Is capitalism biblical? You don't have to be a pope to ask that question


It has always been my understanding from Proverbs (condemning the “sluggard”), and Paul’s instruction that missionaries earn their keep and not be a burden, that the Bible encouraged hard work and a responsibility to give of our blessings to the poor — personal responsibility vs. government responsibility. The trend toward government socialism seems to discourage that. Is capitalism biblical?


In America, it’s springtime for socialism. A Harvard survey of those ages 18–29 showed 33 percent support socialism compared with 42 percent for capitalism, and socialist support reached 50 percent among Democrats. A poll of Iowa Democratic caucus-goers found 43 percent considered themselves socialist vs. 38 percent capitalist. Sliding regard for big business accompanies the related success of Socialist-plus-Democrat Bernie Sanders in the 2016 presidential campaign.

Sanders is arguably the most secularized candidate ever to wage a major presidential run (can you name any competitors?). Even so, he was the only U.S. politician the Vatican invited to speak at an April economics conference (Sanders cited no Bible verses), where he briefly met Pope Francis. That was called a courtesy, not endorsement, but the pontiff appears soft on socialism, which sets conservative Catholics abuzz.

Francis joins previous popes in teaching biblical tenets of concern toward the needy and against the sins of greed and materialism. But he’s more outspoken than his predecessors in assailing free markets and urging government redistribution of wealth. Given Poland’s experience, John Paul II was understandably cooler toward state collectivism in his important 1991 economics encyclical Centesimus Annus. (For more on modern popes and economics click here.)

Through history, biblical believers have practiced all sorts of economies. Catholicism defends private property under the scriptural commandment “you shall not steal,” though not as an absolute right divorced from “the common good.” Democratic forms of socialism are popular with Catholic and Protestant Europeans. But churches have mostly spurned one version of socialism, Communism, due to its human rights abuses and hatred toward religion.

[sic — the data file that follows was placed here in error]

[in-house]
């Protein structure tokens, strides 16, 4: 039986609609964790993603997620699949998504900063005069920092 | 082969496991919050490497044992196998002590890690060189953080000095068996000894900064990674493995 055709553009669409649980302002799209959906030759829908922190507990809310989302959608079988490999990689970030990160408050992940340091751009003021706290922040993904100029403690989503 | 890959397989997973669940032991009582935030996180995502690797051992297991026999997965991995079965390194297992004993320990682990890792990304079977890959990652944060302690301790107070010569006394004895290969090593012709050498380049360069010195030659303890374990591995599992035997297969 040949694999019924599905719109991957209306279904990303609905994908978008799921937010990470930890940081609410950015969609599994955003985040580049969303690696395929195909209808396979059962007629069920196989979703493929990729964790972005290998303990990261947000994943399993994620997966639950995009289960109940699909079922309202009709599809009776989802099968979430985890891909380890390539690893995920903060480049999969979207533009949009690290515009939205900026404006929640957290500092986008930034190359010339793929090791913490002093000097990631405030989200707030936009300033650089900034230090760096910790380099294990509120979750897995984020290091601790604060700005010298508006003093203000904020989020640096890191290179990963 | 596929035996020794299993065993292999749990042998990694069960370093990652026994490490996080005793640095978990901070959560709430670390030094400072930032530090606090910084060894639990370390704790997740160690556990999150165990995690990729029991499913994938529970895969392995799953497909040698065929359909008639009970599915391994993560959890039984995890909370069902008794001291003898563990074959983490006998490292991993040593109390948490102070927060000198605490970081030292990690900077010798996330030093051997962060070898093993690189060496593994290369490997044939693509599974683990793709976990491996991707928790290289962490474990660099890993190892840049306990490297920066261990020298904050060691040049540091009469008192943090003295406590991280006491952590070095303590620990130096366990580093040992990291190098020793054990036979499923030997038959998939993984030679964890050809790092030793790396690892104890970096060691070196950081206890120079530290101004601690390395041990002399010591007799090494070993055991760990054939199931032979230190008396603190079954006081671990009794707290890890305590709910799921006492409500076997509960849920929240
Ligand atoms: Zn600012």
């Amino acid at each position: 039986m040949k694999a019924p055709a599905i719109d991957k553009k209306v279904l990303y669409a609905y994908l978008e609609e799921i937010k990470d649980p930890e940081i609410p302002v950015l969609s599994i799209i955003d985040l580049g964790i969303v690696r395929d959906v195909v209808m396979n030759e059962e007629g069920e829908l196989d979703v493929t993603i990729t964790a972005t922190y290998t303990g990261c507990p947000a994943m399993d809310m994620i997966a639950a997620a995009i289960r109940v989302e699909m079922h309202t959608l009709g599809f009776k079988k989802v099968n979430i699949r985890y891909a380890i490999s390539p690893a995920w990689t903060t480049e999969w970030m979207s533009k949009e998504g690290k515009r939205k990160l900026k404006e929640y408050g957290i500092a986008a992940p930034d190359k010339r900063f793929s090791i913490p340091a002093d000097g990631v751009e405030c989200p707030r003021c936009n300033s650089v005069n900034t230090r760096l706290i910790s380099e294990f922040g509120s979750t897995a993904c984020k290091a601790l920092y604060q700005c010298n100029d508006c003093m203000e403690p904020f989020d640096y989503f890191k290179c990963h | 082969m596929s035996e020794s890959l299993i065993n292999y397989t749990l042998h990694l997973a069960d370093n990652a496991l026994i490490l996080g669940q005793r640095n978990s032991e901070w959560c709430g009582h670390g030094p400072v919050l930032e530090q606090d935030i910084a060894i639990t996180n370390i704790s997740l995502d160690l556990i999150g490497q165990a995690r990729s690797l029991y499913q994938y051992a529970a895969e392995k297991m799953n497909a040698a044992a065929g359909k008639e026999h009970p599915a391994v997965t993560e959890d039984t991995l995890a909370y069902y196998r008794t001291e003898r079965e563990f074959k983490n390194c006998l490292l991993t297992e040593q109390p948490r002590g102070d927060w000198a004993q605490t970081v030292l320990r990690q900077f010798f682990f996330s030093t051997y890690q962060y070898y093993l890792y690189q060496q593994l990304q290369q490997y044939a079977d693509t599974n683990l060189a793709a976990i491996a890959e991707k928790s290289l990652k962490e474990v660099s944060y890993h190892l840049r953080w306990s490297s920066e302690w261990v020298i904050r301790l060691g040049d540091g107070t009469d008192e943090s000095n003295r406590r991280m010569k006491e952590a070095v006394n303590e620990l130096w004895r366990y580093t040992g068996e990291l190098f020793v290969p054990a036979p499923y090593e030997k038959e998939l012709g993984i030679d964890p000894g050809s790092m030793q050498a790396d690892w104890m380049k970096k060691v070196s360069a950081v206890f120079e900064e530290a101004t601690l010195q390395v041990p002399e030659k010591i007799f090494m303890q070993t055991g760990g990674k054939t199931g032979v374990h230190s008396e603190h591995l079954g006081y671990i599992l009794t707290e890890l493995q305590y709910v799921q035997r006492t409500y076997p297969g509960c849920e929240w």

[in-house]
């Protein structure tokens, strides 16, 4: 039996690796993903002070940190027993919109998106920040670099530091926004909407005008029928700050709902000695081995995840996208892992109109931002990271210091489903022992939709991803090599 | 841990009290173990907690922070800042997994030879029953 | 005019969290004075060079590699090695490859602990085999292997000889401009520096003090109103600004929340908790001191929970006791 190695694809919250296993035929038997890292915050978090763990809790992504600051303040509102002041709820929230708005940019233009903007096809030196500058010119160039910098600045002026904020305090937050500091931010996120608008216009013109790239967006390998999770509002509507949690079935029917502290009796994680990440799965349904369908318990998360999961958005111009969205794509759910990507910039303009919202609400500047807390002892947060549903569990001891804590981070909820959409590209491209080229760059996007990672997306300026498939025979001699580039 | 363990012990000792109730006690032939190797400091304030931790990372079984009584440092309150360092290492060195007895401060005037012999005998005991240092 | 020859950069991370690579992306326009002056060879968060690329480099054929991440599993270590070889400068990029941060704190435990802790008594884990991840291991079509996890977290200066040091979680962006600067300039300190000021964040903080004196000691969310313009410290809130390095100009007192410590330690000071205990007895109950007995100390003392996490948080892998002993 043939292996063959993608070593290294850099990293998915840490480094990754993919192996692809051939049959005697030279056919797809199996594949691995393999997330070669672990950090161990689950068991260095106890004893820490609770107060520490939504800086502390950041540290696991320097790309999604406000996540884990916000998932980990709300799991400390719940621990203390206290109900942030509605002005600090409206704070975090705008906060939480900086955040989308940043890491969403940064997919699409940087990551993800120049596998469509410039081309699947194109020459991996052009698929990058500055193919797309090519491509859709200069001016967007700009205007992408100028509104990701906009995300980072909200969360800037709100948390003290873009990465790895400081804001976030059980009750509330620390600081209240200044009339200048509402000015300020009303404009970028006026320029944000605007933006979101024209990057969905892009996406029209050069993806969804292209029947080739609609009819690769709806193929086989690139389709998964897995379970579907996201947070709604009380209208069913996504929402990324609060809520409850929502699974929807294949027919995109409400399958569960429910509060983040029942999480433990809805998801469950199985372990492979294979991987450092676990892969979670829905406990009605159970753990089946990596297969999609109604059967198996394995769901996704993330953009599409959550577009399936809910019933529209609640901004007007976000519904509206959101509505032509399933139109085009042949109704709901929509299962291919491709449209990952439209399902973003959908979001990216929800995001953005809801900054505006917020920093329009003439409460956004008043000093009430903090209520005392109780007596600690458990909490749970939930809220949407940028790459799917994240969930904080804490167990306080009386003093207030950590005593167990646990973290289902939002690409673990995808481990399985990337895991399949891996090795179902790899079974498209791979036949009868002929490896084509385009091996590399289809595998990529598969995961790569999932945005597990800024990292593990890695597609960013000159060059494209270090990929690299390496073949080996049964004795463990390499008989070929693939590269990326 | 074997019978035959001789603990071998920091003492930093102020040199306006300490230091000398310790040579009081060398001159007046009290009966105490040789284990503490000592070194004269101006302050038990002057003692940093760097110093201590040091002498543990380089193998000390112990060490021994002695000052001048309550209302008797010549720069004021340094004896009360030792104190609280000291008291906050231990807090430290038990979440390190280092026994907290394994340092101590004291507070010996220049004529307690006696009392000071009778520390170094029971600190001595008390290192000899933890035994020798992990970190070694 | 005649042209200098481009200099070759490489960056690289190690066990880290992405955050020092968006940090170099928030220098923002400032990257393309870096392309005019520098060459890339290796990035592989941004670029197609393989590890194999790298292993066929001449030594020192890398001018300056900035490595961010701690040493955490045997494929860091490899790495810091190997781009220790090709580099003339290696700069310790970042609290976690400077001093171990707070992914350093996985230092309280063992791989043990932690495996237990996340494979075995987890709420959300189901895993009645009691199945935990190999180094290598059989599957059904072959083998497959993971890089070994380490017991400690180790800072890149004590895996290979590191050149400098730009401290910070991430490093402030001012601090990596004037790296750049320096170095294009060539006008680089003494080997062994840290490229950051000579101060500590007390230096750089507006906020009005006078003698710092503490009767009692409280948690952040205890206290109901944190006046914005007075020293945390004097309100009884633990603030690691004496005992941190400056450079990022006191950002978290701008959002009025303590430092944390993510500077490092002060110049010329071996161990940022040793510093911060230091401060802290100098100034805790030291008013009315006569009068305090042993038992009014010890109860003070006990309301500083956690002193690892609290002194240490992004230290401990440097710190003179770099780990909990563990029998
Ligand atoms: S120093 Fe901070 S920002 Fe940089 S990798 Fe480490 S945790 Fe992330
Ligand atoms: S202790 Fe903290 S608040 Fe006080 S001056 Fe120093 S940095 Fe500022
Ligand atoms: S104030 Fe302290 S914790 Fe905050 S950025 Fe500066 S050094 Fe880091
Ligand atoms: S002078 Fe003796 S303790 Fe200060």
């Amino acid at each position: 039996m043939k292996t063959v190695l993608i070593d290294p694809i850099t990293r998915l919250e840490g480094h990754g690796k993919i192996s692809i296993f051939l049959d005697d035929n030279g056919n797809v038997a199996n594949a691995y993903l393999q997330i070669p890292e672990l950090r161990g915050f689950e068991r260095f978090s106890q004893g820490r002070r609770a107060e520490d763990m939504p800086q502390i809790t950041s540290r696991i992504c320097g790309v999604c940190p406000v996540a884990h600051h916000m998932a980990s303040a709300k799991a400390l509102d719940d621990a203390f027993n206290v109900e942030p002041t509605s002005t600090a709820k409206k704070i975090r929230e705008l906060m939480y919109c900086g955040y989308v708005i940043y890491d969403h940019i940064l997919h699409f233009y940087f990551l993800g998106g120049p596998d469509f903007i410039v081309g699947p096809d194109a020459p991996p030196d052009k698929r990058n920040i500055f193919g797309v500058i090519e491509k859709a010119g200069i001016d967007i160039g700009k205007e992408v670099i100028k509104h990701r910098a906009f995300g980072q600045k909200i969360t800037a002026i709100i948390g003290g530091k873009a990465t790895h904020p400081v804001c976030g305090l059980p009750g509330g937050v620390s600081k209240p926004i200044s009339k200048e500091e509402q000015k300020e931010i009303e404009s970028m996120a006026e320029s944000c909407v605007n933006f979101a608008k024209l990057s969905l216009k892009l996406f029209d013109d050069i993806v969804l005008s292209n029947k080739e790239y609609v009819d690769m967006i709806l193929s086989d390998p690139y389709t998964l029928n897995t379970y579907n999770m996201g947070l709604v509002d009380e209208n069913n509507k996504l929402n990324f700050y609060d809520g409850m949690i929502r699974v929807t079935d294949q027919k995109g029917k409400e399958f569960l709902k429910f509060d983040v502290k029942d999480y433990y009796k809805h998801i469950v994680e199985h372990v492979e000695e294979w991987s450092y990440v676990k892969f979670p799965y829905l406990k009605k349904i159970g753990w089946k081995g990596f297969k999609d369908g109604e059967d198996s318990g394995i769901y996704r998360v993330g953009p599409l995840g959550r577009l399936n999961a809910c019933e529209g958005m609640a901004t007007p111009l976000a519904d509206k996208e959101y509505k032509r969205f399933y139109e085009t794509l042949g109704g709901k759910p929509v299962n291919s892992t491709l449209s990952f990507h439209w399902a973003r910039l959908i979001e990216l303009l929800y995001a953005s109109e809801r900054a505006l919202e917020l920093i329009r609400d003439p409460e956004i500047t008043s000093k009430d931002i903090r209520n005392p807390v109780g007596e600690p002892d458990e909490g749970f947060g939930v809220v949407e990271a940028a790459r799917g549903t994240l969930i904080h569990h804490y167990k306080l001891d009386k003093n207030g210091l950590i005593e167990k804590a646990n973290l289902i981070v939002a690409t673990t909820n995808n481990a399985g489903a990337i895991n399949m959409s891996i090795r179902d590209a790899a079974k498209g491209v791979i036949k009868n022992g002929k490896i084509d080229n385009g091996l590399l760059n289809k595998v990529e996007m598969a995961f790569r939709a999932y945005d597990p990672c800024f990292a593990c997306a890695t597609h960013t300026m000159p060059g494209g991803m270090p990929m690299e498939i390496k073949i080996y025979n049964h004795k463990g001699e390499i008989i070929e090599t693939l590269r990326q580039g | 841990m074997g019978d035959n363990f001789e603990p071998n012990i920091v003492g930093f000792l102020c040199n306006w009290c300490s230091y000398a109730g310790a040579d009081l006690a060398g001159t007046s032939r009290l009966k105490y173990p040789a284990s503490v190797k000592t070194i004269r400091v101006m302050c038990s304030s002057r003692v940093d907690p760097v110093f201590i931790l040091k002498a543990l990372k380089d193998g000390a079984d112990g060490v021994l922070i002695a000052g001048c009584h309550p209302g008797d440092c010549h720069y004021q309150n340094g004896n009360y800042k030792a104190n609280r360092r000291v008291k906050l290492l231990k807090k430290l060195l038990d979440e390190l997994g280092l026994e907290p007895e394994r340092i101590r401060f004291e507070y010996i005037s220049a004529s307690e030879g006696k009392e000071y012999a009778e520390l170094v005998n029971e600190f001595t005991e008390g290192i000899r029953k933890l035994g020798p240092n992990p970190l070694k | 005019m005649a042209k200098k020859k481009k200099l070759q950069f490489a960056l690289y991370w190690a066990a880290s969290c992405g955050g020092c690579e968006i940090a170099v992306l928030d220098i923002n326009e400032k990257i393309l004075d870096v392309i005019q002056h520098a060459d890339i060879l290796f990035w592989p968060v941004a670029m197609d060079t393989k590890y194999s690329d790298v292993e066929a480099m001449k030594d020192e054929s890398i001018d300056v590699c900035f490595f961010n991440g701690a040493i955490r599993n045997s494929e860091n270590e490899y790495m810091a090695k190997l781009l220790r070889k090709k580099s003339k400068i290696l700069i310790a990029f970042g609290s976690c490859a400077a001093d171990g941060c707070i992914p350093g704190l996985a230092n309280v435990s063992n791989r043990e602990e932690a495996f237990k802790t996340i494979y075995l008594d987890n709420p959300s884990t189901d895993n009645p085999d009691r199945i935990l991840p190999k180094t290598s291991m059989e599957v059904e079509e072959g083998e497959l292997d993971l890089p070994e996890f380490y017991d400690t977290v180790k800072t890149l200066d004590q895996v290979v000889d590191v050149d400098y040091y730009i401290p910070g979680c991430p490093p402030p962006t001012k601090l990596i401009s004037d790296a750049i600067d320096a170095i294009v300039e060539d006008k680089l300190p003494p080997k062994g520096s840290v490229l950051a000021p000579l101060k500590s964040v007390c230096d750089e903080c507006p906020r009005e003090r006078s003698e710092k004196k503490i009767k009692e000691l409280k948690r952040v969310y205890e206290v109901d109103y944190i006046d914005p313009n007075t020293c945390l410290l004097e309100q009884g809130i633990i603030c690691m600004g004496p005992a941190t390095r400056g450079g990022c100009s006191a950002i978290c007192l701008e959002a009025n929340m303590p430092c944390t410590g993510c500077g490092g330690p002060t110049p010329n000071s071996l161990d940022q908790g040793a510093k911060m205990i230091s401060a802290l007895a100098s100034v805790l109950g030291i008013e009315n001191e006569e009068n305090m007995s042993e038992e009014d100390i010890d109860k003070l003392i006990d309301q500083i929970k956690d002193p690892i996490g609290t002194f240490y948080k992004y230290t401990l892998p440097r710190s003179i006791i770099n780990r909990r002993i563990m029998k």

Although Scripture shaped the thinking of John Paul II and Francis, they cited no Bible passages in the hundreds of footnotes to Centesimus and Francis’ first social encyclical Laudato Si (2015).

Specifically, what does the Bible say? A few observations:

In Acts 2:44-45 the rush of idealism among the small band of earliest Christians produced a voluntary quasi-communism: “All who believed were together and had all things in common; and they sold their possessions and goods and distributed them to all, as any had need.” That practice wasn’t mandatory and died out, but charity toward those inside and outside the fellowship was a Christian hallmark. The biblically zealous “Pilgrims” who settled Plymouth colony operated a communal economy but then a switch to private property “had very good success for it made all hands very industrious,” Governor Bradford wrote.

The questioner is correct that the Bible repeatedly commends personal effort and thrift plus personal charity.

Continue reading "Is capitalism biblical?" by Richard Ostling.

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